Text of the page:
Yearning for a bigger population: The relevance of minority status for fertility preference in the Oromo, Ethiopia

D. Susie Lee, Max Planck Institute for Demographic Research (MPIDR)
Jonah Benjamini, Haverford College
Young Su Park, Haverford College

Protracted conflicts of ethnic or religious nature affect fertility patterns, but less is known how members of the affected groups themselves relate the experience of conflict with fertility preference and family planning. In this mixed-methods study, we first show pronatalism as a main theme emerging from the ethnographic fieldwork conducted with a historically marginalized ethnic group in Ethiopia, the Oromo, who grounded pronatalist value on the ethnic discrimination they experienced as political minority. The pronatalism manifested through healthcare worker’s reluctance to promote family planning, and in particular, through men’s preference for large family size. In the latter, the pronatalism was expressed as the combined political and religious (Islamic) resistance, and was indicative of potential conflicts with the preference of women. Second, we follow up with quantitative analysis using the Ethiopia Demographic Health Survey (2000, 2005, 2011, and 2016), and show that Oromo men indeed preferred larger family size. In Muslim couples, the degree of sex difference increased from almost zero in 2000 to more than 1 in 2016. There was a 6-7% increase in the probability of unintended pregnancies with 1 more child preferred by husband than wife.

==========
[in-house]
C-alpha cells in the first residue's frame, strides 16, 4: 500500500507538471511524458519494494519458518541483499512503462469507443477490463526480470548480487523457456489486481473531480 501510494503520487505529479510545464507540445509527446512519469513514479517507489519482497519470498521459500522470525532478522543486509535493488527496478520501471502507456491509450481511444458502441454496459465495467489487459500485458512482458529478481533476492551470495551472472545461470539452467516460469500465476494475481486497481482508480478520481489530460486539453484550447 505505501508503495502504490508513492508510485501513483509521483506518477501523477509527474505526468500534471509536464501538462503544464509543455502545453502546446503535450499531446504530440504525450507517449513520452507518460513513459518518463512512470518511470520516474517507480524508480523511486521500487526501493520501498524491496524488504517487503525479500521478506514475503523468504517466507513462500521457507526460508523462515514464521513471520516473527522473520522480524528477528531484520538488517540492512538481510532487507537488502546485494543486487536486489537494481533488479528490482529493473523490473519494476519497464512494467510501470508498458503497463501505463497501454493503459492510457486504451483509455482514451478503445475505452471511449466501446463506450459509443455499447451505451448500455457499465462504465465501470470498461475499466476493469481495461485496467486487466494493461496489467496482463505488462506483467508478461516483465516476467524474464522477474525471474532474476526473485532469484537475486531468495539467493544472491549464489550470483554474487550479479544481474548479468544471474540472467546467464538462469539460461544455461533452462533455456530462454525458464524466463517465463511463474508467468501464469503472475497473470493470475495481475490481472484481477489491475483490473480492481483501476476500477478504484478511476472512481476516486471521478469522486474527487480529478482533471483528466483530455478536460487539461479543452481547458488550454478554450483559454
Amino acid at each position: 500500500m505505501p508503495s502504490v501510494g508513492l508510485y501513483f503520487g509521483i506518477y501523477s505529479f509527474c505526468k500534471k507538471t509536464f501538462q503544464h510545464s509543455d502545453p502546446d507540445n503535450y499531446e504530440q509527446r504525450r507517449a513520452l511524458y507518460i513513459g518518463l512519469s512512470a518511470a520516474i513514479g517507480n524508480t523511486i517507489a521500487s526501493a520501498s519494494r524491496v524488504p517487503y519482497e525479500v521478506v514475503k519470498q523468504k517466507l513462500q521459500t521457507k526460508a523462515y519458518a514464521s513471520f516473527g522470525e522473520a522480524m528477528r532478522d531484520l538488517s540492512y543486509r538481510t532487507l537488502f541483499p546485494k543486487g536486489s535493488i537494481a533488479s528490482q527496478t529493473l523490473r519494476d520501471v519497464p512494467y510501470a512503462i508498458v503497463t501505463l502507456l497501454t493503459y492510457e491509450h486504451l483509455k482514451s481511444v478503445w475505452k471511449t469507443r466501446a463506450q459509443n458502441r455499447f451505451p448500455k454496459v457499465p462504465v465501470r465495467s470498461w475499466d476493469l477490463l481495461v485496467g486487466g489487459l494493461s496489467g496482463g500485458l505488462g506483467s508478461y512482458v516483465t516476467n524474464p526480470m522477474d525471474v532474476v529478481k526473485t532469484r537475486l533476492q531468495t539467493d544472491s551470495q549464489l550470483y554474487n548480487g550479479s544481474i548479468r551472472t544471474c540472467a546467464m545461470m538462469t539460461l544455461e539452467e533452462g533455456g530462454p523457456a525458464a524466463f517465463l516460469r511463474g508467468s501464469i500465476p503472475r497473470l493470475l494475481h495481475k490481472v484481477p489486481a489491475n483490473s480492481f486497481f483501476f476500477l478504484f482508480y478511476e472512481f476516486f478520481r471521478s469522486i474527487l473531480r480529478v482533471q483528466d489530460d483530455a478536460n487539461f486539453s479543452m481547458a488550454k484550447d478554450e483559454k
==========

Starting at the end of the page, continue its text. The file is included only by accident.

Keywords: Family planning and contraception, Politics and demography, Culture, ethnicity, race, religion and language, Mixed methods research

See extended abstract.

  Presented in Session 154. Influence of Ethnicity and Minority status on Contraception Use